Cancer test reports highlight King’s Mill failings

NMAC11-1277-5''Kings Mill Hospital
NMAC11-1277-5''Kings Mill Hospital

DOZENS of women who received incorrect breast cancer test results are to be contacted by hospital bosses about the damning findings of two official reports.

The Care Quality Commission (CQC) and Royal College of Pathologists were called in to investigate King’s Mill Hospital in October after it was revealed that 120 women had their breast cancer treatment disadvantaged because they received incorrect oestrogen receptor (ER) test results.

The reports have identified a number of failings that led to the errors being made between 2004 and 2010, as well as positive actions that have been taken to address problems that were occurring.

Bosses at Sherwood Forest Hospitals NHS Foundation Trust are now contacting the 79 women who needed a review of their cancer treatment as a result of the test errors, letting them know if the findings will have a consequence on the advice given.

Dr Nabeel Ali, executive medical director, said: “The quality of care we offer to our patients is of paramount importance to us, and that is why as soon as we became aware that the tests for some women had been under-reported we immediately carried out a full investigation.

“Back in October 2012 we contacted the 79 women affected by these pathology errors to apologise unreservedly for what had happened, and to offer them an urgent appointment with their breast specialist to discuss whether any changes to treatment were needed.

“We will now consider this latest report and will discuss the findings with the Royal College of Pathologists to consider if any further action is required in light of their report.

“We will be writing to the women we contacted previously to advise them of the publication of this recent report and to let them know that if this has any consequences on the advice given previously, we will contact them directly.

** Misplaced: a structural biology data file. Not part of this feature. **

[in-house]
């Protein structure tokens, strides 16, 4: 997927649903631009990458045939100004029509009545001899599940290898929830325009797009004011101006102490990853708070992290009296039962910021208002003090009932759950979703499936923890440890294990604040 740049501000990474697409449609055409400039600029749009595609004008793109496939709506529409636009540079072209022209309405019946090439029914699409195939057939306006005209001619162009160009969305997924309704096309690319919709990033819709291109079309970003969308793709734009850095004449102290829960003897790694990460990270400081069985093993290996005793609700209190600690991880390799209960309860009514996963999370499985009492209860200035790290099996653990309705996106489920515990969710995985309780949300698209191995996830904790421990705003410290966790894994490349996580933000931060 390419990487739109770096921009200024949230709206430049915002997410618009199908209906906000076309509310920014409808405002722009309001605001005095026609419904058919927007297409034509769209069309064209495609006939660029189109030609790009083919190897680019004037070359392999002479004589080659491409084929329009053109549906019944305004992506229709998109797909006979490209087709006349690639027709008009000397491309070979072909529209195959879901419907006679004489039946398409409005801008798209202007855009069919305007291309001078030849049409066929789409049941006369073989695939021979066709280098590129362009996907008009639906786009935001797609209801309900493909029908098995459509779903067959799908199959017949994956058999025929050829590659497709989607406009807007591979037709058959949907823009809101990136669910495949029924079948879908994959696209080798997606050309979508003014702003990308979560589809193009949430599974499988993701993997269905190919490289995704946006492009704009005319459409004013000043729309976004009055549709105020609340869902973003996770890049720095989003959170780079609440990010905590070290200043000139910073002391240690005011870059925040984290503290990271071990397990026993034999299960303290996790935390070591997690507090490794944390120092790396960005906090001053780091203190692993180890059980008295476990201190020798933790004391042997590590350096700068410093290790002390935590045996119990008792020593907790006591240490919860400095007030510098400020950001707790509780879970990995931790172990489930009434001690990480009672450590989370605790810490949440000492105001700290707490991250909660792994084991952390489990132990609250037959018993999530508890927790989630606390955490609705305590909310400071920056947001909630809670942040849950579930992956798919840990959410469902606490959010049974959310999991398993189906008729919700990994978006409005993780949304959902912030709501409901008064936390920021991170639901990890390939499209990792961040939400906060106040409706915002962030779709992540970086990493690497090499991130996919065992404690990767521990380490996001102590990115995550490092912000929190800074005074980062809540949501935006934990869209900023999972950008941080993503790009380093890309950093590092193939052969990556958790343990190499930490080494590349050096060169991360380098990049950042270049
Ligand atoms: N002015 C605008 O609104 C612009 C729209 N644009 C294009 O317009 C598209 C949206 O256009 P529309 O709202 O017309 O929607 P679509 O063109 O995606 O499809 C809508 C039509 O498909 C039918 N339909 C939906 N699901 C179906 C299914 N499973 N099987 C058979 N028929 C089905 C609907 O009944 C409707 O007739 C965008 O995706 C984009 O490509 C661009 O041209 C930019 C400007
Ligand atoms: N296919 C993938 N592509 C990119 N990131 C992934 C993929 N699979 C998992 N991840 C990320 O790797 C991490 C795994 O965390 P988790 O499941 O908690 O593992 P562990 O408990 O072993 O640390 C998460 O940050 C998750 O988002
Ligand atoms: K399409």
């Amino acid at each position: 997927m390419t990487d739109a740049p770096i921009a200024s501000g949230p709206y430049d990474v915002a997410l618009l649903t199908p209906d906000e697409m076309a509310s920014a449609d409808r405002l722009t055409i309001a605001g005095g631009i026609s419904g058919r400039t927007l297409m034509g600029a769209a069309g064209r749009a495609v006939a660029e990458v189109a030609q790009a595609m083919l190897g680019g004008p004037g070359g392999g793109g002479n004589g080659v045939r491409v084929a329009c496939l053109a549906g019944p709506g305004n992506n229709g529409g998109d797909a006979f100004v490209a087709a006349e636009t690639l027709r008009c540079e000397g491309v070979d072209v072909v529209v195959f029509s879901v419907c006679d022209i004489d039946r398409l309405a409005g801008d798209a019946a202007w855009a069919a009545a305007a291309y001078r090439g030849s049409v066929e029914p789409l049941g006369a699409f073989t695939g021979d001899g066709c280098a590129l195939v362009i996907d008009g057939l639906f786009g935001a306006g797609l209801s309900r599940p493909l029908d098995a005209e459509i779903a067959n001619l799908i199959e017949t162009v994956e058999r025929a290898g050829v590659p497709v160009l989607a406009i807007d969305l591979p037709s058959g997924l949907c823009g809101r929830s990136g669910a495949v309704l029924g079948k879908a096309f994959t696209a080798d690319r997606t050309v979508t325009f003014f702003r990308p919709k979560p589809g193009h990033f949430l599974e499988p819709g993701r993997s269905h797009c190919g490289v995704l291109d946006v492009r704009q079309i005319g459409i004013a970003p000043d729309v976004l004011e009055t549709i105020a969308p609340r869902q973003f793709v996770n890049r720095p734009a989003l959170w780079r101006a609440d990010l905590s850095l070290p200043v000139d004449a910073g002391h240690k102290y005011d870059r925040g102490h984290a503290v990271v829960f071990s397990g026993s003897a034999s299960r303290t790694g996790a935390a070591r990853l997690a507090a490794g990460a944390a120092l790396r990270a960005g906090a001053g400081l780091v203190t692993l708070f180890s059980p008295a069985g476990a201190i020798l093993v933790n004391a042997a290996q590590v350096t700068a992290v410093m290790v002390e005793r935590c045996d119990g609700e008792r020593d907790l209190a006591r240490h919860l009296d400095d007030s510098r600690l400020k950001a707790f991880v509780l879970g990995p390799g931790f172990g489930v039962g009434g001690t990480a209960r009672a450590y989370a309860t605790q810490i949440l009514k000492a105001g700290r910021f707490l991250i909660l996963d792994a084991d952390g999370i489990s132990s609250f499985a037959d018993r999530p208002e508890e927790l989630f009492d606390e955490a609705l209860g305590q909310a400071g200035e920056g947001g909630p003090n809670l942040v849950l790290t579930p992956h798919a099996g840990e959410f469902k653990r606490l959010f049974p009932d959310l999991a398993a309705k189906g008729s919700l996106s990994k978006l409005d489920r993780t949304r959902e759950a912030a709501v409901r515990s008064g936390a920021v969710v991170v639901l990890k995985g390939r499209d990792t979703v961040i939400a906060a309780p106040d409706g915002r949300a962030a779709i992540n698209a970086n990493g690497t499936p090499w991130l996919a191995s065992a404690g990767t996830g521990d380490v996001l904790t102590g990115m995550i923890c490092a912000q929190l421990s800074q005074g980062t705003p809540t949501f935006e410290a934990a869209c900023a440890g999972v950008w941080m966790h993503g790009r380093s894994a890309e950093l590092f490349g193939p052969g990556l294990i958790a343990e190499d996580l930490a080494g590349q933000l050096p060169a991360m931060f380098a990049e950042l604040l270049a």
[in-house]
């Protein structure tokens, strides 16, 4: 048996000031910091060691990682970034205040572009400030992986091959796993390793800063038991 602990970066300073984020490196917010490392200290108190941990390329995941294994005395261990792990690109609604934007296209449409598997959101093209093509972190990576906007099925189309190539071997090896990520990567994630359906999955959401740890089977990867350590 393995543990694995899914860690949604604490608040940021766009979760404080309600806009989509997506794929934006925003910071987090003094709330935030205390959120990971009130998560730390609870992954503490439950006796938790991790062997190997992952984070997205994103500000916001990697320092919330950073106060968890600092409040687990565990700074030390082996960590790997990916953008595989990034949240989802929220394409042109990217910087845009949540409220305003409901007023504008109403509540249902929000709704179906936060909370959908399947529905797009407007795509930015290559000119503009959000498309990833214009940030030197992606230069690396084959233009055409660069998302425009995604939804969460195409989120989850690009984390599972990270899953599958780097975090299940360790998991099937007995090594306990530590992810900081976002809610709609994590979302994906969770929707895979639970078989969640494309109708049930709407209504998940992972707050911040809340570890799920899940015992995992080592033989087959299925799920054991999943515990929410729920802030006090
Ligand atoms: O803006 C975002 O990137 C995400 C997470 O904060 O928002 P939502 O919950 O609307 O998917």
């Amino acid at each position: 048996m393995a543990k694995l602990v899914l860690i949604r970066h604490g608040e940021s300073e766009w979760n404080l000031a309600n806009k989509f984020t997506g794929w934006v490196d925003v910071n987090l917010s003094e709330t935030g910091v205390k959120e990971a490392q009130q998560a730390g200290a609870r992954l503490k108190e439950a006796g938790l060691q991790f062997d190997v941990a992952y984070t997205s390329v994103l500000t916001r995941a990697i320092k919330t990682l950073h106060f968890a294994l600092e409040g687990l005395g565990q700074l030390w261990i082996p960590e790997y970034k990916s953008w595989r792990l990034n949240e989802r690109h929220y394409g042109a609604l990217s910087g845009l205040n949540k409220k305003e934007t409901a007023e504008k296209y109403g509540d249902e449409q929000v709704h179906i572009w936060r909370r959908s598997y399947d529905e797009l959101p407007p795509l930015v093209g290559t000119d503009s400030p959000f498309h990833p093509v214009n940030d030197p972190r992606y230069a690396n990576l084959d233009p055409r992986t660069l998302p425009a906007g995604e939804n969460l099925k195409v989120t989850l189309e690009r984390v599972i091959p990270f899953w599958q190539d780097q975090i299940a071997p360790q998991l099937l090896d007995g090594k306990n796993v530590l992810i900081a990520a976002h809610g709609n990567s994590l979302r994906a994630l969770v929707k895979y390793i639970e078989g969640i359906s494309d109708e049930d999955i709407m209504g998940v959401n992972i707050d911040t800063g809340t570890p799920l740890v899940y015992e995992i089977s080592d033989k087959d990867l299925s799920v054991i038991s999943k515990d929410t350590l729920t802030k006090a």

“The majority of women remain under review in our clinics and so we will be able to continue to discuss their care with them directly to ensure they remain on the appropriate treatment pathway.”

The CQC report found that the hospital’s consultant histopathologists realised that there were problems with ER testing and after raising concerns, outsourced this service to Nottingham University Hospitals Trust in February 2011.

The main problems were technical and cultural, relating to outdated laboratory equipment and a ‘trust culture of short-term cost-cutting’, as well as problems with retaining staff and communication within the trust.

Eric Morton, interim chief executive, said that measures have been taken to rectify these areas of concern, which were also raised by Monitor, the health care regulator.

“It is vital that this Trust has the stability, governance and leadership, including clinical leadership to put it on a sound footing for the future,” he said.

“That is why we put clinicians in charge of our clinical services back in December of 2012. We have put clinical decision making at the heart of our business, speeding up decisions and devolving responsibility and accountability to the place where it can really make a difference – the clinical teams.”